N!xau ǂToma

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Nᴉxau ǂToma
N!xau 2003.jpg
Nᴉxau in 2003.
Born c. 1943
Tsumkwe, Namibia
Died 1 July 2003 (aged 59–60)
Tsumkwe, Namibia
Other names N!xau
Gǃkau
Gcao Tekene Coma
Occupation Bush farmer, actor
Years active 1980–1994

Nᴉxau ǂToma[1] (short: Nᴉxau, alternative spelling Gcao Tekene Coma, ca. 1943 – 1 July 2003) was a Namibian bush farmer and actor who was made famous by his roles in the 1980 movie The Gods Must Be Crazy and its sequels, in which he played the Kalahari San (Bushman) Xixo.[2][3] The Namibian called him "Namibia's most famous actor".[4]

Biography[edit]

Nᴉxau was a member of the San, also known as Bushmen. He spoke Juǀʼhoan, Otjiherero and Tswana fluently, as well as some Afrikaans.[4] He did not know his own exact age,[2][4] and before his appearance in the films he had little experience of typical "modern" living: he had only ever seen three white people before being cast[2] and was unaware of the value of paper money, allowing (according to legend) his first earnings for The Gods Must Be Crazy to literally blow away in the wind.[2][4]

He earned only a few hundred dollars for his work in The Gods Must Be Crazy, but by the time of the first sequel he was educated about the purpose and value of money within the modern world and negotiated a much larger sum for the film.[2] Regardless, he did come from a culture that did not value the material things that money could buy and consequently had never before learned money management skills; "he did not have the skills to manage his income,"[4] although he used some of it to build a brick house with running water and electricity for his family.[2]

In addition to The Gods Must Be Crazy, Nᴉxau starred in a series of sequels: The Gods Must Be Crazy II, Crazy Safari, Crazy Hong Kong and The Gods Must Be Funny in China. After his film career ended, he returned to Namibia, where he farmed maize, pumpkins and beans and kept several head of cattle (but no more than 20 at a time because, according to The Independent, without the complex farming systems of the "modern world," he had trouble keeping track of more).[2] The Namibian local daily New Era stated that he simply could not count further than 20.[3]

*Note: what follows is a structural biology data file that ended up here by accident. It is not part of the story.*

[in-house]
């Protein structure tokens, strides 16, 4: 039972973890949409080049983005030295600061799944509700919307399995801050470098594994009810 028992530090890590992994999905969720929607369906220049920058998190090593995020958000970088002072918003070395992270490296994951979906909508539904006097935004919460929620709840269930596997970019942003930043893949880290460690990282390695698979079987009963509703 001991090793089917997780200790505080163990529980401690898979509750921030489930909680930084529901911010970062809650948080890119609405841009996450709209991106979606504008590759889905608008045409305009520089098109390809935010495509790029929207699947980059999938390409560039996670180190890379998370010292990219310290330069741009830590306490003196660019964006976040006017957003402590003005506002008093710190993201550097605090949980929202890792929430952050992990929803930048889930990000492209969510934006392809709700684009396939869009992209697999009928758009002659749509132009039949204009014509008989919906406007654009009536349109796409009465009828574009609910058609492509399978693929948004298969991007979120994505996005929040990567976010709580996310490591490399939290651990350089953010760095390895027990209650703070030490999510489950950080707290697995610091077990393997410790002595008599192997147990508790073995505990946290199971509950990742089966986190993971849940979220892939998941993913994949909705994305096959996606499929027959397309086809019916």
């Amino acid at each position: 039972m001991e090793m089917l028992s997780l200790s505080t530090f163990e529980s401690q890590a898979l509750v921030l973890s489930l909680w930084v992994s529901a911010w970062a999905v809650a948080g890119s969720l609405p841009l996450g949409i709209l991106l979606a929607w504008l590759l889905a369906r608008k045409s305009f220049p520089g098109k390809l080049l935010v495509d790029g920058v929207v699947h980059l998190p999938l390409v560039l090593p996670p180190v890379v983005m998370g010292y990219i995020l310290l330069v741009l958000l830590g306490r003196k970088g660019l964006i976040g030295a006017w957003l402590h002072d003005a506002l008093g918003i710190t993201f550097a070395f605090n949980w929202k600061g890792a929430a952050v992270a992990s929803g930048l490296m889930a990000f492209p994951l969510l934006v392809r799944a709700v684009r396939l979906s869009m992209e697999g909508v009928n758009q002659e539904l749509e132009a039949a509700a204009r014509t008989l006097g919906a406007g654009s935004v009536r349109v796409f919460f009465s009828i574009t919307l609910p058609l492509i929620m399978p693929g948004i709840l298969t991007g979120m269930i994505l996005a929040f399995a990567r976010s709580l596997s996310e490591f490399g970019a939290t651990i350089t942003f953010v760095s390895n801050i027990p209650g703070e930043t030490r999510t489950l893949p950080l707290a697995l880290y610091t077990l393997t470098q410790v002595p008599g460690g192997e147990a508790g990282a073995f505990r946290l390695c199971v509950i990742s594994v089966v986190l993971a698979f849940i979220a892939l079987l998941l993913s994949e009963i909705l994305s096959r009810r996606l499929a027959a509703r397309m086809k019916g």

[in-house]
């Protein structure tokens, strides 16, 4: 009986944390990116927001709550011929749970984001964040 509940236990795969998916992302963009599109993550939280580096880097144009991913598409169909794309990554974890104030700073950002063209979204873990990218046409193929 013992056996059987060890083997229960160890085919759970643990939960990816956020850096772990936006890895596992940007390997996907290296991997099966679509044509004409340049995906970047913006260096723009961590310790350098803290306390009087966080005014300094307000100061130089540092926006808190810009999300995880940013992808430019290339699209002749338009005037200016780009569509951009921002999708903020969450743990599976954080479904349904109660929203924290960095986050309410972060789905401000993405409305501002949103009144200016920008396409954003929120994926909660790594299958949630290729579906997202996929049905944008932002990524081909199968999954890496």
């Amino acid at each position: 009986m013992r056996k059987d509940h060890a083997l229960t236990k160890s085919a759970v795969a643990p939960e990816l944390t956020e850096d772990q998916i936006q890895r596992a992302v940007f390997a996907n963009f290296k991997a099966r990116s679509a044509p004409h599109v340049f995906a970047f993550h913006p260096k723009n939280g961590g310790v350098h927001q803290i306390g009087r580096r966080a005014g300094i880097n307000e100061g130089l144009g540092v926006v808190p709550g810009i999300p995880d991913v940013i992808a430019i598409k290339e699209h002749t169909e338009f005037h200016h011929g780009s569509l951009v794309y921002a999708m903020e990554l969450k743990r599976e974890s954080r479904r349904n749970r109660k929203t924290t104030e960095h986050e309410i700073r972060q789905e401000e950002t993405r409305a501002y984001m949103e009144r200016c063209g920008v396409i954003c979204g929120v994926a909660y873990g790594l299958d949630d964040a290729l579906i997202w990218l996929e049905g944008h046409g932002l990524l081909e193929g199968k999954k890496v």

Nᴉxau converted to Christianity. In July 2000, he was baptised as a Seventh-day Adventist.[5][6]

On 1 July 2003, he died from multiple-drug-resistant tuberculosis[4] while he was hunting guinea fowl. According to official estimates he was about 59 years old at the time.[4] He was buried on 12 July in a semi-traditional ceremony at Tsumkwe, next to the grave of his second wife.[4] He has six surviving children.

Filmography[edit]

References[edit]

  1. ^ The exclamation mark in his name is a symbol for a click consonant in his native tongue, Juǀʼhoan. The spelling of his full name Gcao Coma suggests that it is a voiced dental click.
  2. ^ a b c d e f g Vallance, Tom (10 July 2003). "Nᴉxau: Kalahari bushman who became an international film star". The Independent. Retrieved 19 January 2009. [dead link]
  3. ^ a b Shiremo, Shampapi (30 September 2011). "Gcao Tekene Coma: Internationally acclaimed Namibian film star (±1944–2003)". New Era. [dead link]
  4. ^ a b c d e f g h Tangeni, Amupadhi (11 July 2003). "Cgao Coma – bridging ancient and modern". The Namibian. Archived from the original on 31 July 2003. Retrieved 19 January 2009. 
  5. ^ "God Isn’t Crazy" by Tania Calais. Signs of the Times[dead link]
  6. '^ "Reaching the Unreached by Sebastian Tirtirau and Dan Serb" by Sebastian Tirtirau. (10 minutes in) Michael Kunz'ss channel on YouTube

External links[edit]